6. Outline Russell's theory of universals and his defence of it in The Problems of Philosophy. That is, explain what he means by a universal, why he thinks universals are indispensable in knowledge, what he takes their ontological status to be and why.
For Russell relations (e.g., ‘in,’ ‘greater than,’ ‘north of,’ etc.) and qualities (e.g., ‘red,’ ‘tall,’ ‘ornate,’ etc.) are good examples of common types of universals. Though universals are often treated as ethereal and scholarly abstractions, Russell is quite correct to point out that they so thoroughly infiltrate our common speech that it may very well be impossible to formulate a sentence without employing one or more universals. For instance, when we ask what things are (what dogs are, or what justice is) we tend to answer by isolating qualities which all particular instances of ‘dog’ or ‘justice’ possess. We isolate or abstract those general qualities which are common to all the particular instances of the quality or thing in question. What we isolate in cases like this is, in Plato’s terms, the ‘form’ or ‘idea’ of which the particular instances partake. Or, in Russell’s terms (employed to avoid confusing associations with ‘ideas’) we abstract the ‘universal’ from the particular.
Qualities have, historically, been the privileged example of universals, much to Russell’s metaphysical chagrin. But, as mentioned above, Russell also takes relations to be universals, and perhaps more instructive examples thereof. For example, when we say things like “A is in B” we imply that two particulars (A and B) partake of a universal relation, a relation which is exhibited by but not limited to this particular instance. We can only make sense of the relation ‘in’ as something separate from any given instance of ‘in-ness’. The necessity to thus understand universals as logically separable from their particular instantiations requires what at first appears to be a rather strange ontological stance. Universals cannot be particular physical objects in the spatiotemporal world we inhabit because, unlike physical things, universals do not and cannot change. They are immutable. It is hard to understand what it would even mean for the relation ‘in’ to change. They are immutable, but also insensible: we cannot happen upon these relations themselves as items of sense data apart from their particular instantiations. We don’t see in-ness, we see, e.g., object A and object B.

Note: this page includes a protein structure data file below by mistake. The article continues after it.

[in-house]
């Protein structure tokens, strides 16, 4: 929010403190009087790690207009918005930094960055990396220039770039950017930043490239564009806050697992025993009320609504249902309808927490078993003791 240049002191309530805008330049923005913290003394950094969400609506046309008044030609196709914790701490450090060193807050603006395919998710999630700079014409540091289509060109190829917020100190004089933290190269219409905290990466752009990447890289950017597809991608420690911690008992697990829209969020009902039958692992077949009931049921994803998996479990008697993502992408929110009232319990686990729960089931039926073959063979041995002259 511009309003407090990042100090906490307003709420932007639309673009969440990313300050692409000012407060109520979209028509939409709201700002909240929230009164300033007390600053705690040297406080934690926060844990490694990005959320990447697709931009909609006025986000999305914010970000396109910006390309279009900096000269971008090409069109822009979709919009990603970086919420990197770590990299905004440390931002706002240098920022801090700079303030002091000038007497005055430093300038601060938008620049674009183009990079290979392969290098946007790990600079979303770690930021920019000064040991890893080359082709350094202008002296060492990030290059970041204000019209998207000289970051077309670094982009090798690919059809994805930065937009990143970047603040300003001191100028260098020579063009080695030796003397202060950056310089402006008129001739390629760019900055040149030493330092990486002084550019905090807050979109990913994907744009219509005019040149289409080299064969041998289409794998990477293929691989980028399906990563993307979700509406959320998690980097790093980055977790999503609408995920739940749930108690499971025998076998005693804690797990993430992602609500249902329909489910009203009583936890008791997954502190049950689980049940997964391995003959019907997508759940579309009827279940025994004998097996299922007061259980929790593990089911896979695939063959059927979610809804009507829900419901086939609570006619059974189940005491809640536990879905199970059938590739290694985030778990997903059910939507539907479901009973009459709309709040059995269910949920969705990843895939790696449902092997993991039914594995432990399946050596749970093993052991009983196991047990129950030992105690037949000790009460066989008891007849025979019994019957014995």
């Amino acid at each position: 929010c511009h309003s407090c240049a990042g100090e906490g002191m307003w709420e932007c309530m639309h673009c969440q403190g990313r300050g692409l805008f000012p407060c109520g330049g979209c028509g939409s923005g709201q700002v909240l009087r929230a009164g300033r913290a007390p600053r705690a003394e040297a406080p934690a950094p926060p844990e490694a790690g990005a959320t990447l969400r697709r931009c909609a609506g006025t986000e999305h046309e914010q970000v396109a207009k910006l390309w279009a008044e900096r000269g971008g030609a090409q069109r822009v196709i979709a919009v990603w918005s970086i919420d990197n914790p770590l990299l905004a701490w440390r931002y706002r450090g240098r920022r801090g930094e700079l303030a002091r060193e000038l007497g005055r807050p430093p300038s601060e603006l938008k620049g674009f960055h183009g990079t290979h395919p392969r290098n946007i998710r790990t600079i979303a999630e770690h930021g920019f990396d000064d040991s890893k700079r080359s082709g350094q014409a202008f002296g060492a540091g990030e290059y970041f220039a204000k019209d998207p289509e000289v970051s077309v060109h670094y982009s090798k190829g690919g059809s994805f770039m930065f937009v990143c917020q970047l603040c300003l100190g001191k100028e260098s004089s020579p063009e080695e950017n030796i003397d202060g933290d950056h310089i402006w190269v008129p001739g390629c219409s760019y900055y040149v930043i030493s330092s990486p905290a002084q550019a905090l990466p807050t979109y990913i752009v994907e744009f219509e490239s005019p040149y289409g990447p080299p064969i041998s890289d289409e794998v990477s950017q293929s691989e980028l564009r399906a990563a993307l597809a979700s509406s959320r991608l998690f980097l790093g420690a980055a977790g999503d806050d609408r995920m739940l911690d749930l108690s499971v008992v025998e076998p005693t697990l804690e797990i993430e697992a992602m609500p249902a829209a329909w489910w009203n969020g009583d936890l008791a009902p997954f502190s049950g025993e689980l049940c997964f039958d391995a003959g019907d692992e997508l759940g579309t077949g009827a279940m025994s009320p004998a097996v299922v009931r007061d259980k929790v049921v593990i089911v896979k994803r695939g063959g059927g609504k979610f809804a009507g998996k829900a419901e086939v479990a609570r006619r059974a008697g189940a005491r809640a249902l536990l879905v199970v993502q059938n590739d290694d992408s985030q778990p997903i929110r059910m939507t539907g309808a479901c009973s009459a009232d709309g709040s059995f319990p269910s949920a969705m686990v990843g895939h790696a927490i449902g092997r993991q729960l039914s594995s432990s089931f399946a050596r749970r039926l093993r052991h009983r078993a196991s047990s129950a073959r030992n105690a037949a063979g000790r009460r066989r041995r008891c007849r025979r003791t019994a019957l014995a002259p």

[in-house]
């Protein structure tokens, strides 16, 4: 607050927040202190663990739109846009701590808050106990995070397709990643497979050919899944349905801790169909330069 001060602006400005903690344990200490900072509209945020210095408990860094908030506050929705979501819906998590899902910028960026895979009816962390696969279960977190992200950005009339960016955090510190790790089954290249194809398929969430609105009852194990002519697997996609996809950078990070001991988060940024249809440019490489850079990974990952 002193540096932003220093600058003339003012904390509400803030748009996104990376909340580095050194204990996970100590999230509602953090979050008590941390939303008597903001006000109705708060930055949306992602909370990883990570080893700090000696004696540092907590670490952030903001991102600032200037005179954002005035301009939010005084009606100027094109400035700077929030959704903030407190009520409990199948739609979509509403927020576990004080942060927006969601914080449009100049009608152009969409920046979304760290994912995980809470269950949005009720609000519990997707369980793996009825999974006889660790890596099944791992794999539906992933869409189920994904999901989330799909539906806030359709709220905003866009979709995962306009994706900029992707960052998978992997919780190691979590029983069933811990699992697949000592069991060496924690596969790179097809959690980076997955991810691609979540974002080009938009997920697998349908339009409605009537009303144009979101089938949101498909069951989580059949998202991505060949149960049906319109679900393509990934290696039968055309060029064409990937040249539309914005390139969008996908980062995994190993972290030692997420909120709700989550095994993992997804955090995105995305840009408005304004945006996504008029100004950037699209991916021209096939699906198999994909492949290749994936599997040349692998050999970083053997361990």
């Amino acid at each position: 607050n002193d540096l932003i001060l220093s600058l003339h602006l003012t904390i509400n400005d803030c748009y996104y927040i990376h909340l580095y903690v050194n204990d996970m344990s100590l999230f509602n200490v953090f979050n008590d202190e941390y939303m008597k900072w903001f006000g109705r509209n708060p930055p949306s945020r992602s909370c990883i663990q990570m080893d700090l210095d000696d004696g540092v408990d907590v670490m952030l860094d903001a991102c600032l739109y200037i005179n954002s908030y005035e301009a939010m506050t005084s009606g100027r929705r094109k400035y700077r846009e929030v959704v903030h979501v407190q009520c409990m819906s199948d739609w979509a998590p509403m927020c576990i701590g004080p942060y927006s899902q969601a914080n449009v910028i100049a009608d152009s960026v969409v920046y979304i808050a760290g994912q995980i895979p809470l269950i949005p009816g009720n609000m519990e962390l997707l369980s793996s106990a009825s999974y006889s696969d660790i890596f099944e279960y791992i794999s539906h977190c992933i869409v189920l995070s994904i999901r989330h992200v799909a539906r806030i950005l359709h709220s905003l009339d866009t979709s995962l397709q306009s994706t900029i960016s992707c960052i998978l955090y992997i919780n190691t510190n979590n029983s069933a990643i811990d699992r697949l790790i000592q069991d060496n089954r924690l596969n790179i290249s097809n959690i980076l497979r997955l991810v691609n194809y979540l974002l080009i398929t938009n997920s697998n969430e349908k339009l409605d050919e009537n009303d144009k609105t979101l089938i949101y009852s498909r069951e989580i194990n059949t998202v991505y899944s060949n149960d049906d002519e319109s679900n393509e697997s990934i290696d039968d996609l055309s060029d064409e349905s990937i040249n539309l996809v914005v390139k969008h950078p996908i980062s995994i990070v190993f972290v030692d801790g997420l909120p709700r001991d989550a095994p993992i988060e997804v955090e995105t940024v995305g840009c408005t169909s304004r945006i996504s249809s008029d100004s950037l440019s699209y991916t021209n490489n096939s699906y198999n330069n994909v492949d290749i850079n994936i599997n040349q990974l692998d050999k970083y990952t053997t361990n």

A common ontological response to universals’ implacable non-physicality is to relegate them to the realm of the mental. This is a Kantian move which Russell similarly rejects. For him universals are not mental things either: they are not simply the way that human or, indeed, any other possible consciousness ‘structures’ or categorizes the experiential world. This is suggested by the following example.
Whether or not any mind has thought or could possibly think that Edinburgh is north of London, this relation still holds true. It would be true to say that Edinburgh is north of London even if no minds had ever or could ever exist. Now this shows that universals cannot be mental in character just insofar as the truth of this proposition—a proposition which contains the universal relation ‘north of’—does not rest on its being mentally apprehended or apprehendable.
Yet a universal is something, as we can see based on the fact that the truth of propositions like ‘Edinburgh is north of London’ relies on the phrase ‘north of’ having a determinate meaning. ‘A is north of B’ must refer to something more than ‘X thinks that A is north of B’ if the truth conditions of the sentence (which have nothing to do with minds apprehending the proposition) are to be duly respected. Thus, a universal must be something, though something neither mental nor physical. These somethings inhabit another, a ‘third’ ontological realm, a realm quite different from the physical and mental realms which are the daily bread of ontologists.